As you can see in my screenshot above, the split whiteboard widget includes the option to use video as part of the prompt that students respond to on the whiteboard.

Assigning Activities and Viewing Progress
There are a few ways that you can distribute your BookWidget to students. The simplest way is to simply grab the unique link assigned to your widget and share it with your students wherever you normally share links. Another option is to import your Google Classroom roster and share your widgets as assignments in Google Classroom. It’s also possible to connect to Microsoft Teams, Moodle, Schoology, and Canvas. And if your students use tablets or phones in your classroom, you might want to use the QR code option to share activities with them.


Students can complete BookWidget activities in the web browser on any device. When they’ve completed the activity they’ll simply tap or click the envelope icon in the upper-right corner of the screen to submit the assignment. Students don’t need to have email addresses in order to complete BookWidget activities. Once they’ve submitted a completed activity, you can view your students’ responses by simply clicking the “Grades & Reporting” option in your teacher dashboard then clicking “student work” where you can then view individual work and score it. You can also view a summary of submissions in the “Grades & Reporting” field.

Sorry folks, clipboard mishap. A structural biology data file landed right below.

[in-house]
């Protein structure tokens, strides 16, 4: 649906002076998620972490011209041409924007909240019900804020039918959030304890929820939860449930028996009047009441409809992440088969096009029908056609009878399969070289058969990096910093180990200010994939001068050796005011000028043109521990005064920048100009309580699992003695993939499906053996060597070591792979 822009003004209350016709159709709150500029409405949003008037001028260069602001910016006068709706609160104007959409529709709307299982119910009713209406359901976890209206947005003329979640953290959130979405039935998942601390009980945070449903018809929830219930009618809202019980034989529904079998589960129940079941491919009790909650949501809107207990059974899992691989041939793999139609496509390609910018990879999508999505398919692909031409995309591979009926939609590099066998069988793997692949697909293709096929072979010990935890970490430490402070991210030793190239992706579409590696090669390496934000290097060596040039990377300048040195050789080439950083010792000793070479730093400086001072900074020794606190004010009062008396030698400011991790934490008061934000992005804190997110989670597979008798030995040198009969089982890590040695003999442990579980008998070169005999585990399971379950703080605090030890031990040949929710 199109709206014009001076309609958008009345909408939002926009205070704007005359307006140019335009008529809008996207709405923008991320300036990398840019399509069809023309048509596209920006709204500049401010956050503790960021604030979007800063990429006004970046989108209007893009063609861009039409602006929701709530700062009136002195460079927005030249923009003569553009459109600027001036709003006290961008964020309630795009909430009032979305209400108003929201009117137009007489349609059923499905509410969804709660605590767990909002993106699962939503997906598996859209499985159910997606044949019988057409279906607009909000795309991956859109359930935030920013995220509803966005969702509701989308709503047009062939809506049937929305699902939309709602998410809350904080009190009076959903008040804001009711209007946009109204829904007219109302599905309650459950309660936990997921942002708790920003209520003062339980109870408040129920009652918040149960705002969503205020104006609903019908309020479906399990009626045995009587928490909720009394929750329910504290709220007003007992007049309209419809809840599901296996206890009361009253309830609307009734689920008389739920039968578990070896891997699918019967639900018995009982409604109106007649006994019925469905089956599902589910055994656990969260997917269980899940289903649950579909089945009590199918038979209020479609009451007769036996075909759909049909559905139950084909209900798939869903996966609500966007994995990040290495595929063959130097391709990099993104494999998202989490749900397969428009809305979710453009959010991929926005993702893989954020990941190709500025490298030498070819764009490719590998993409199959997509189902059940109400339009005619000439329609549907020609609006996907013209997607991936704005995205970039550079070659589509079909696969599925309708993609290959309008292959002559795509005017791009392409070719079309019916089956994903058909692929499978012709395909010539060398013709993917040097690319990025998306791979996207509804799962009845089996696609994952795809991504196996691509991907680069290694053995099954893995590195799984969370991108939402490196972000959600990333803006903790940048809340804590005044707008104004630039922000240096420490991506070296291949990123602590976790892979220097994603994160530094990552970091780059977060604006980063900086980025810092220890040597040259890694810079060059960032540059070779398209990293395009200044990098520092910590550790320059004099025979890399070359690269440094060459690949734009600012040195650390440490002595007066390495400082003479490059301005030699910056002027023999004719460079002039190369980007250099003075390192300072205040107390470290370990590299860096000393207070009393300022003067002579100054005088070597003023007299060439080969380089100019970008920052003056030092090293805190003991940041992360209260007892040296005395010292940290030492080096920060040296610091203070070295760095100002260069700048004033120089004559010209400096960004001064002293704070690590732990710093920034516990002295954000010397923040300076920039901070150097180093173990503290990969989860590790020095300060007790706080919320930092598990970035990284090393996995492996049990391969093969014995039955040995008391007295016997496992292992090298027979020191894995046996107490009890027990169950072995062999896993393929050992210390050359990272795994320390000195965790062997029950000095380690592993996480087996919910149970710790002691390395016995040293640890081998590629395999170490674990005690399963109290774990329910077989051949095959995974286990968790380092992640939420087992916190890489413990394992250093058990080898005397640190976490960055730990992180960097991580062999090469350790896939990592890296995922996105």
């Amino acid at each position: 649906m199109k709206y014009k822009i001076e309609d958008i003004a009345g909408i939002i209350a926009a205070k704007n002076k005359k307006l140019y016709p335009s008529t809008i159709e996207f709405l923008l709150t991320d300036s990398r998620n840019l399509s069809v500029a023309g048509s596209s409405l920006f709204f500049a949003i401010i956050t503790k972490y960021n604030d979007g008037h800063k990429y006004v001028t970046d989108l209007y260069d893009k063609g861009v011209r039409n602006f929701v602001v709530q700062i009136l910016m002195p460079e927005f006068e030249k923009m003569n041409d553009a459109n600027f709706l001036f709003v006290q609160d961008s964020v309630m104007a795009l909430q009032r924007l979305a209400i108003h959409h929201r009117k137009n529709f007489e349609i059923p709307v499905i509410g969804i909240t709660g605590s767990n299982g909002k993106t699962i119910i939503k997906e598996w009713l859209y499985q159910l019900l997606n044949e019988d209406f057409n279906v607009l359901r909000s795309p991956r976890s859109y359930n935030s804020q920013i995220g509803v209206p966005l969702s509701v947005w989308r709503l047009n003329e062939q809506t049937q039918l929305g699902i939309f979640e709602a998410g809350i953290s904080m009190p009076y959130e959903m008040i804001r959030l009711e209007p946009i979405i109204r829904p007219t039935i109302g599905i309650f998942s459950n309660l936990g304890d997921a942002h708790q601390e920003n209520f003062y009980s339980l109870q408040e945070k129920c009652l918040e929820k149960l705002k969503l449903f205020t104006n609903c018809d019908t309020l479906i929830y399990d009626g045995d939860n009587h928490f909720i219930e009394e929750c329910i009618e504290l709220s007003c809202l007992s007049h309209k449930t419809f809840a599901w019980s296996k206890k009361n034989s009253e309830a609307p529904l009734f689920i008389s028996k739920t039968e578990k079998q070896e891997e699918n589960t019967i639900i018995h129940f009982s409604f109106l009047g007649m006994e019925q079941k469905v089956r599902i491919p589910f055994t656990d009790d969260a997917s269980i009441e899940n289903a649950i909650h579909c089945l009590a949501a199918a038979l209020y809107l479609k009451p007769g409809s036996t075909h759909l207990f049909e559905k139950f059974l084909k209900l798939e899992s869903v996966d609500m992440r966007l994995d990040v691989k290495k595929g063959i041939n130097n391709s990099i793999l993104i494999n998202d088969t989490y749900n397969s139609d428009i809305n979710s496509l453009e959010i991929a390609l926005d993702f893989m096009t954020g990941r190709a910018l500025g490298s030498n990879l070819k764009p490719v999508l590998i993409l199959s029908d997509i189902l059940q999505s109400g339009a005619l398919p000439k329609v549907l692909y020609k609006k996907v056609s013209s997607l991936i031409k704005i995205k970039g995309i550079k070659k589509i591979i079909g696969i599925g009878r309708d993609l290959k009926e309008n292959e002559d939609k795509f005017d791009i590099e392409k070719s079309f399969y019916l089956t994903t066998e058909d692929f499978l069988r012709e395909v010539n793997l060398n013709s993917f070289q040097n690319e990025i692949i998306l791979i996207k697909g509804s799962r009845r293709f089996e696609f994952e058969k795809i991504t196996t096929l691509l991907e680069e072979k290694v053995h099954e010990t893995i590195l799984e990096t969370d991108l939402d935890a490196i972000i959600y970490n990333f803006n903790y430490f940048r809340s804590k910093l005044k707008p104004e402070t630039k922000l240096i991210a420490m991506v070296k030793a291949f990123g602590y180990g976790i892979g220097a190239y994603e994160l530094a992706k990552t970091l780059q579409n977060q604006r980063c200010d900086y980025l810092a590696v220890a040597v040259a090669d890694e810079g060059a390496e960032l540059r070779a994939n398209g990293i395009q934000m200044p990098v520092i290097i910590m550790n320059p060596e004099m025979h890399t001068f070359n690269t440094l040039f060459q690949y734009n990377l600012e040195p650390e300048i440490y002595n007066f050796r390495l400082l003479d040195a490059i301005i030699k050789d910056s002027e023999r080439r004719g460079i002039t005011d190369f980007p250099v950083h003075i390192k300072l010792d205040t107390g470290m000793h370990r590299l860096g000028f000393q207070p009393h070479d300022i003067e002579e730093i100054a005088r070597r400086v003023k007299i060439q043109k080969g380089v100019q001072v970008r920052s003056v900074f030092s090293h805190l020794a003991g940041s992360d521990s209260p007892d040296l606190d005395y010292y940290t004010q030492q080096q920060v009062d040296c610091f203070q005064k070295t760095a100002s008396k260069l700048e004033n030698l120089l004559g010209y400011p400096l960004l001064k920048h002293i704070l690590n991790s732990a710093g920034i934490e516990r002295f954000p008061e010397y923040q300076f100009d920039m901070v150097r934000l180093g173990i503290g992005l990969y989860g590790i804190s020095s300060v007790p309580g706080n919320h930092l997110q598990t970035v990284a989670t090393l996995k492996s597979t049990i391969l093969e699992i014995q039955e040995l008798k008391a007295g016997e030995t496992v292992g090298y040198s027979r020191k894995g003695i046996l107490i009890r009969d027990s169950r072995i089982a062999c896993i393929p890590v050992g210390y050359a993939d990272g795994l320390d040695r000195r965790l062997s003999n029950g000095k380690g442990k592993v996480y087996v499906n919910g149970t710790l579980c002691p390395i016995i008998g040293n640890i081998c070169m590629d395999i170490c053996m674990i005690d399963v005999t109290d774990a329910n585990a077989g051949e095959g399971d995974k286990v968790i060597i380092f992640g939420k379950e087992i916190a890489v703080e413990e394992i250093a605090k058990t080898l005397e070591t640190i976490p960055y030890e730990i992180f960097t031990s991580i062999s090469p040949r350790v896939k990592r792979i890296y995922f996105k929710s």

As I mentioned above, it is possible to see your students’ work in progress before they have submitted it for your review. To do that just connect your Google Classroom account and click on “Live” in your teacher dashboard to see which of your students are working on an activity and how much they’ve done.

Options for Every Teacher
I could probably write one thousand words just about the customization options available to teachers creating BookWidgets activities. Suffice it to say, there is something for everyone. You can format your text for left-to-right or right-to-left. You can choose from sixteen language options or add your own custom translation. Pages can be formatted in landscape or portrait mode.

More than thirty question types and response types are available to add to BookWidgets activities. In this blog post I’ve only scratched the surface of what’s available. Some of the other notable features include the ability to record audio responses to questions, annotate images and drawings as responses, take and or upload image responses, and a slew of matching and ordering question formats. Math and science teachers will be pleased to learn that BookWidgets even has tools for authoring questions with equations and for creating responses with equations.

Watch my short video below to learn how to create your first BookWidgets activity and see how your students will use it.

And for even more examples of using split worksheets and split whiteboards take a look at this example called Kung Fu Grasshoppers and this one of an online maze.



Disclosure: BookWidgets is an advertiser on FreeTech4Teachers.com.

Wednesday, February 24, 2021

Kahoot Acquired Whiteboard.fi - What Could That Mean for You?

Last spring I got quite excited about a new online whiteboard tool called Whiteboard.fi. A lot of other people did, too. This blog post that I wrote about Whiteboard.fi had more than 100,000 hits! The success of Whiteboard.fi didn't go unnoticed by other educational technology companies as evidenced by the announcement that Kahoot has acquired Whiteboard.fi.

The announcement that Kahoot published was short on details on about what the acquisition of Whiteboard.fi means for both services going forward. Initially, it appears that Whiteboard.fi will continue to operate as normal. My guess is that Kahoot plans to integrate some or all of the functions into of Whiteboard.fi into the Kahoot game platform.